A spokesperson for the U.S. State Department yesterday called the arrest of a young Pakistani girl in Islamabad on charges of blasphemy “deeply disturbing” and urged the government to conduct a thorough and transparent investigation.
In her daily press briefing on Monday, spokesperson Victoria Nuland welcomed reports that President Ali Asif Zardari had directed the Interior Ministry to review the arrest of the young girl, identified by local media as Rimsha Masih, whose age has been given as between 10 and 16 years in various media reports.
“We think that the president’s statement is very, very welcome. And we urge the government of Pakistan to protect not just its religious minority citizens, but also women and girls.”
Nuland further noted that “what is being touted as an abuse or an intentional act for religious purposes may, in fact, have been something else.”
Masih was arrested on Friday in a Christian enclave in Islamabad on suspicion of blasphemy, which can be punishable by death.
A report by the New York Times said a local cleric had accused Masih, who Pakistan media have said suffers from Down’s Syndrome, of possessing burned pages of a religious textbook used to teach the Koran to children.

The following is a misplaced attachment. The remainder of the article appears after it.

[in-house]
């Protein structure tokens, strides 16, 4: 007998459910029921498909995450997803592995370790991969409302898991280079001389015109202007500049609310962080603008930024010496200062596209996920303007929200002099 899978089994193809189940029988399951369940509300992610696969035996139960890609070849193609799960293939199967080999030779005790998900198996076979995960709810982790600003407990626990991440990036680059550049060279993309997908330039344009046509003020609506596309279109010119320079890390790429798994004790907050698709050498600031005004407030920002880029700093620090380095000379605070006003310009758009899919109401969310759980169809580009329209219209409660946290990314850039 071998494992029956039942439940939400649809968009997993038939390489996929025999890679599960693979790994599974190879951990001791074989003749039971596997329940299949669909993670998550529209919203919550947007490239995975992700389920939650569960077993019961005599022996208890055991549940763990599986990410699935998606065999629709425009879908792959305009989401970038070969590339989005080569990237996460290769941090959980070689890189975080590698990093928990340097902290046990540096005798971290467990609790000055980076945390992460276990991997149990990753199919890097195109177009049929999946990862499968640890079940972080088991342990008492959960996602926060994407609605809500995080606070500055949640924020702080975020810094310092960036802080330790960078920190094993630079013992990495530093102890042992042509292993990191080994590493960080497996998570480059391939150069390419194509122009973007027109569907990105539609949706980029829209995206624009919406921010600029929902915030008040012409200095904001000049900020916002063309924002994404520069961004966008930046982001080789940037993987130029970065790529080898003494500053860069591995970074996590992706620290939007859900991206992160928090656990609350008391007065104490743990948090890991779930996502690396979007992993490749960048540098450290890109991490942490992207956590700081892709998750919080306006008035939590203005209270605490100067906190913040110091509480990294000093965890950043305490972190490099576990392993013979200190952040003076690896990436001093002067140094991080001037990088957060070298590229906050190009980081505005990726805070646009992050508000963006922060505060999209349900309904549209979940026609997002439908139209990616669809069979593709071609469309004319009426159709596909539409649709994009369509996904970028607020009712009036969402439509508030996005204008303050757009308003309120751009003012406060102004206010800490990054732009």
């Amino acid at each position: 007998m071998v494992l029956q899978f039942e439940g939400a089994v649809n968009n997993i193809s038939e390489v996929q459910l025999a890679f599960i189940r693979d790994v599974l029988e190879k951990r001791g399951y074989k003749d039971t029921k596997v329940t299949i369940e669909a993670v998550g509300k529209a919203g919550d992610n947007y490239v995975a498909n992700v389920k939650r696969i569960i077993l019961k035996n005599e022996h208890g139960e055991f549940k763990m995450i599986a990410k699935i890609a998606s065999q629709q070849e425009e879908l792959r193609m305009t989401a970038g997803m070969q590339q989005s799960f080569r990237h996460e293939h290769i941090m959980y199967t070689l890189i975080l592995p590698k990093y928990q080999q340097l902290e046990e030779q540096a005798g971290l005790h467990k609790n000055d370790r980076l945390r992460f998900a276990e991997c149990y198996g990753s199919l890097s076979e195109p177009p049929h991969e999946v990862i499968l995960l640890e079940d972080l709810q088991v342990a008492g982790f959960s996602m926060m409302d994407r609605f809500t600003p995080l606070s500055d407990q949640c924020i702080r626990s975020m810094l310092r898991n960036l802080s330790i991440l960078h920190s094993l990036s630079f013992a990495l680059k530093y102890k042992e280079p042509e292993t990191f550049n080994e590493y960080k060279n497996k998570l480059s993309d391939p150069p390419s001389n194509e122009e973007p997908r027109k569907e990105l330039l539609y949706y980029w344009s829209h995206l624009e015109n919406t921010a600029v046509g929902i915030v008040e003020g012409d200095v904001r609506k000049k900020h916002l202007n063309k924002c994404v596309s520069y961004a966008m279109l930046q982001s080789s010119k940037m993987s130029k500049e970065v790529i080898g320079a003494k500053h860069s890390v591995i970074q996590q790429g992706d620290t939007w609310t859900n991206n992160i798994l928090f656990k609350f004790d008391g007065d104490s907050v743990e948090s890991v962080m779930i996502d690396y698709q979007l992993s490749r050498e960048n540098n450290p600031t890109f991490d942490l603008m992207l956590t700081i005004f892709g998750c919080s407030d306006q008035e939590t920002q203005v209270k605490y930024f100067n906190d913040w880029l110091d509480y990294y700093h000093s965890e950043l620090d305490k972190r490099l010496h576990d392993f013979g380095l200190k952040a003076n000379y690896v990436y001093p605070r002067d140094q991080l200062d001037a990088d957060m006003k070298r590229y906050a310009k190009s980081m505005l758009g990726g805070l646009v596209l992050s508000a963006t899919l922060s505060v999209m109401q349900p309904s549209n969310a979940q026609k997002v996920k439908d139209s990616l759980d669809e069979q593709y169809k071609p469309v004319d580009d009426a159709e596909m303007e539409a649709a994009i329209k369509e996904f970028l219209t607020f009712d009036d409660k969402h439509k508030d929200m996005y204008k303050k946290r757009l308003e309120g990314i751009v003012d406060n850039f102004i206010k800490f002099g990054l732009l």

Masih is reportedly being held at Adiyala jail in Rawalpindi.
Police investigator Zabhiullah Abbasi said Masih would be detained until August 25, after which she would be charged in court with blasphemy, according to a report by AFP, which further noted that she is being held in the same jail that houses the killer of former Punjab governor Salman Tasser, who was murdered in January 2011 for his opposition to the country’s blasphemy laws.
Abbasi told AFP that Masih was illiterate but did not suffer from Down’s Syndrome.
“The girl is 16 years old as per the medical report and she is normal,” he said.
The arrests have further stoked religious tensions in the country, with many Christian families fleeing their homes over fears for their safety, according to reports.
State media said Monday that President Zardari had taken “serious note” of the incident and called for an explanation of the arrest.
In a report by online Pakistan news agency dawn.com on Monday, Nafisa Shah, head of the human rights unit of President Zardari’s Pakistan People’s Party, was quoted as saying Masih’s arrest was a “glaring example” of the misuse of the country’s blasphemy laws, which have been the subject of widespread criticism at home and abroad.
“All political parties and religious leaders must come together to find a solution to this issue which is creating insecurity among minorities,” Shah was further quoted as saying.
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